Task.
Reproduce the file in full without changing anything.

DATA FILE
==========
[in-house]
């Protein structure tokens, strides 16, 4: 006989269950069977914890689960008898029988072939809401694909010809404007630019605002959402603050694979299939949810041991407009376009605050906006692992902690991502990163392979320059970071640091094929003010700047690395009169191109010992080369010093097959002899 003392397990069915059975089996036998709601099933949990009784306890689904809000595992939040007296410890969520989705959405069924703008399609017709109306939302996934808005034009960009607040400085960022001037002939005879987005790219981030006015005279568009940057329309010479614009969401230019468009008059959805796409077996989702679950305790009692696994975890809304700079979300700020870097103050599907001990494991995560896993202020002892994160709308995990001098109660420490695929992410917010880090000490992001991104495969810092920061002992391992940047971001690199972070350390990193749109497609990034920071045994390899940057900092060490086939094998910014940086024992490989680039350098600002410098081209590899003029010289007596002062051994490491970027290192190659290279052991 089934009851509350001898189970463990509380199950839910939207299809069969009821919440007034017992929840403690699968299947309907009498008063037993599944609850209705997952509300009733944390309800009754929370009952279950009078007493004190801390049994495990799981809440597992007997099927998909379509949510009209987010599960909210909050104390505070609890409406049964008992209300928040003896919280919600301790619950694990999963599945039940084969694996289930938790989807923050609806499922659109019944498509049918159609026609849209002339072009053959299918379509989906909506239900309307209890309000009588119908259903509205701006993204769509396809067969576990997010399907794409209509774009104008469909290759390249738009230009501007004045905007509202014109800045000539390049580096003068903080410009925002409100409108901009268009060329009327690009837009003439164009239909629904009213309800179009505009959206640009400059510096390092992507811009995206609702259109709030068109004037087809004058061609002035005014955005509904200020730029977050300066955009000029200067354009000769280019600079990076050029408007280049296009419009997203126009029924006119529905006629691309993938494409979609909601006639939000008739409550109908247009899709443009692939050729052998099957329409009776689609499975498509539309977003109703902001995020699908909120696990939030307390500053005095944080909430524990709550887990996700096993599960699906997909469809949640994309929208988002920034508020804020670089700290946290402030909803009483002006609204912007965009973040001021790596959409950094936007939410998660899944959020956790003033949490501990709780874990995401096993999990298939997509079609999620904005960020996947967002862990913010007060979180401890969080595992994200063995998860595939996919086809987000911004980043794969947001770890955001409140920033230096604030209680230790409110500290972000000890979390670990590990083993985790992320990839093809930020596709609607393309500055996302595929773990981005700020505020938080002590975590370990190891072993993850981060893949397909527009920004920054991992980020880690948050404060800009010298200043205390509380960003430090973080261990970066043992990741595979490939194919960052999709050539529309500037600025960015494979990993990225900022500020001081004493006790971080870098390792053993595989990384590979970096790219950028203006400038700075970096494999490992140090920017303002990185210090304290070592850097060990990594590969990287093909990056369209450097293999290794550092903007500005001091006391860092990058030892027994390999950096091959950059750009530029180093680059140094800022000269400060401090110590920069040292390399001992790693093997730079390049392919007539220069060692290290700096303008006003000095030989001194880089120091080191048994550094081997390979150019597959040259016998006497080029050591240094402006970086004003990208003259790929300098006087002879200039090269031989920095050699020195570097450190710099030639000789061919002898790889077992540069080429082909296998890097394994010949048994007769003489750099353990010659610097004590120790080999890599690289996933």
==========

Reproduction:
[in-house]
């Protein structure tokens, strides 16, 4: 006989269950069977914890689960008898029988072939809401694909010809404007630019605002959402603050694979299939949810041991407009376009605050906006692992902690991502990163392979320059970071640091094929003010700047690395009169191109010992080369010093097959002899 003392397990069915059975089996036998709601099933949990009784306890689904809000595992939040007296410890969520989705959405069924703008399609017709109306939302996934808005034009960009607040400085960022001037002939005879987005790219981030006015005279568009940057329309010479614009969401230019468009008059959805796409077996989702679950305790009692696994975890809304700079979300700020870097103050599907001990494991995560896993202020002892994160709308995990001098109660420490695929992410917010880090000490992001991104495969810092920061002992391992940047971001690199972070350390990193749109497609990034920071045994390899940057900092060490086939094998910014940086024992490989680039350098600002410098081209590899003029010289007596002062051994490491970027290192190659290279052991 089934009851509350001898189970463990509380199950839910939207299809069969009821919440007034017992929840403690699968299947309907009498008063037993599944609850209705997952509300009733944390309800009754929370009952279950009078007493004190801390049994495990799981809440597992007997099927998909379509949510009209987010599960909210909050104390505070609890409406049964008992209300928040003896919280919600301790619950694990999963599945039940084969694996289930938790989807923050609806499922659109019944498509049918159609026609849209002339072009053959299918379509989906909506239900309307209890309000009588119908259903509205701006993204769509396809067969576990997010399907794409209509774009104008469909290759390249738009230009501007004045905007509202014109800045000539390049580096003068903080410009925002409100409108901009268009060329009327690009837009003439164009239909629904009213309800179009505009959206640009400059510096390092992507811009995206609702259109709030068109004037087809004058061609002035005014955005509904200020730029977050300066955009000029200067354009000769280019600079990076050029408007280049296009419009997203126009029924006119529905006629691309993938494409979609909601006639939000008739409550109908247009899709443009692939050729052998099957329409009776689609499975498509539309977003109703902001995020699908909120696990939030307390500053005095944080909430524990709550887990996700096993599960699906997909469809949640994309929208988002920034508020804020670089700290946290402030909803009483002006609204912007965009973040001021790596959409950094936007939410998660899944959020956790003033949490501990709780874990995401096993999990298939997509079609999620904005960020996947967002862990913010007060979180401890969080595992994200063995998860595939996919086809987000911004980043794969947001770890955001409140920033230096604030209680230790409110500290972000000890979390670990590990083993985790992320990839093809930020596709609607393309500055996302595929773990981005700020505020938080002590975590370990190891072993993850981060893949397909527009920004920054991992980020880690948050404060800009010298200043205390509380960003430090973080261990970066043992990741595979490939194919960052999709050539529309500037600025960015494979990993990225900022500020001081004493006790971080870098390792053993595989990384590979970096790219950028203006400038700075970096494999490992140090920017303002990185210090304290070592850097060990990594590969990287093909990056369209450097293999290794550092903007500005001091006391860092990058030892027994390999950096091959950059750009530029180093680059140094800022000269400060401090110590920069040292390399001992790693093997730079390049392919007539220069060692290290700096303008006003000095030989001194880089120091080191048994550094081997390979150019597959040259016998006497080029050591240094402006970086004003990208003259790929300098006087002879200039090269031989920095050699020195570097450190710099030639000789061919002898790889077992540069080429082909296998890097394994010949048994007769003489750099353990010659610097004590120790080999890599690289996933």